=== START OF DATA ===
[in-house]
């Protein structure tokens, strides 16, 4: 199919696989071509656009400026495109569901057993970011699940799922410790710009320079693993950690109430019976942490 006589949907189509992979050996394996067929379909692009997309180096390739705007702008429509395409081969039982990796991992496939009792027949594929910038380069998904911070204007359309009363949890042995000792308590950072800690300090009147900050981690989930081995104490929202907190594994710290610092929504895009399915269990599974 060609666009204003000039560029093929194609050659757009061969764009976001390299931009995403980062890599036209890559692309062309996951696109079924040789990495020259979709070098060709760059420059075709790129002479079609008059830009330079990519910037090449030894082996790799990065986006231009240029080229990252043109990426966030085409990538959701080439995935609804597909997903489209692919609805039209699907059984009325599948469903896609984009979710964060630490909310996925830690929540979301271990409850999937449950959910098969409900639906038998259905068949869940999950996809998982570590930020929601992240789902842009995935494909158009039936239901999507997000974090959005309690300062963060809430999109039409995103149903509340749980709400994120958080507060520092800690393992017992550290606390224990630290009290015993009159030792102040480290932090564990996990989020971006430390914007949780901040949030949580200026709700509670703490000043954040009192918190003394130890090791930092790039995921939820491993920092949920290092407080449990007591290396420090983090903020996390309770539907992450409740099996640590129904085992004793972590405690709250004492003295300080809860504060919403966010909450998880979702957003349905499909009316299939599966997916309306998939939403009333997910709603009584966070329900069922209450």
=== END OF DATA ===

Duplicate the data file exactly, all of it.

[in-house]
């Protein structure tokens, strides 16, 4: 199919696989071509656009400026495109569901057993970011699940799922410790710009320079693993950690109430019976942490 006589949907189509992979050996394996067929379909692009997309180096390739705007702008429509395409081969039982990796991992496939009792027949594929910038380069998904911070204007359309009363949890042995000792308590950072800690300090009147900050981690989930081995104490929202907190594994710290610092929504895009399915269990599974 060609666009204003000039560029093929194609050659757009061969764009976001390299931009995403980062890599036209890559692309062309996951696109079924040789990495020259979709070098060709760059420059075709790129002479079609008059830009330079990519910037090449030894082996790799990065986006231009240029080229990252043109990426966030085409990538959701080439995935609804597909997903489209692919609805039209699907059984009325599948469903896609984009979710964060630490909310996925830690929540979301271990409850999937449950959910098969409900639906038998259905068949869940999950996809998982570590930020929601992240789902842009995935494909158009039936239901999507997000974090959005309690300062963060809430999109039409995103149903509340749980709400994120958080507060520092800690393992017992550290606390224990630290009290015993009159030792102040480290932090564990996990989020971006430390914007949780901040949030949580200026709700509670703490000043954040009192918190003394130890090791930092790039995921939820491993920092949920290092407080449990007591290396420090983090903020996390309770539907992450409740099996640590129904085992004793972590405690709250004492003295300080809860504060919403966010909450998880979702957003349905499909009316299939599966997916309306998939939403009333997910709603009584966070329900069922209450």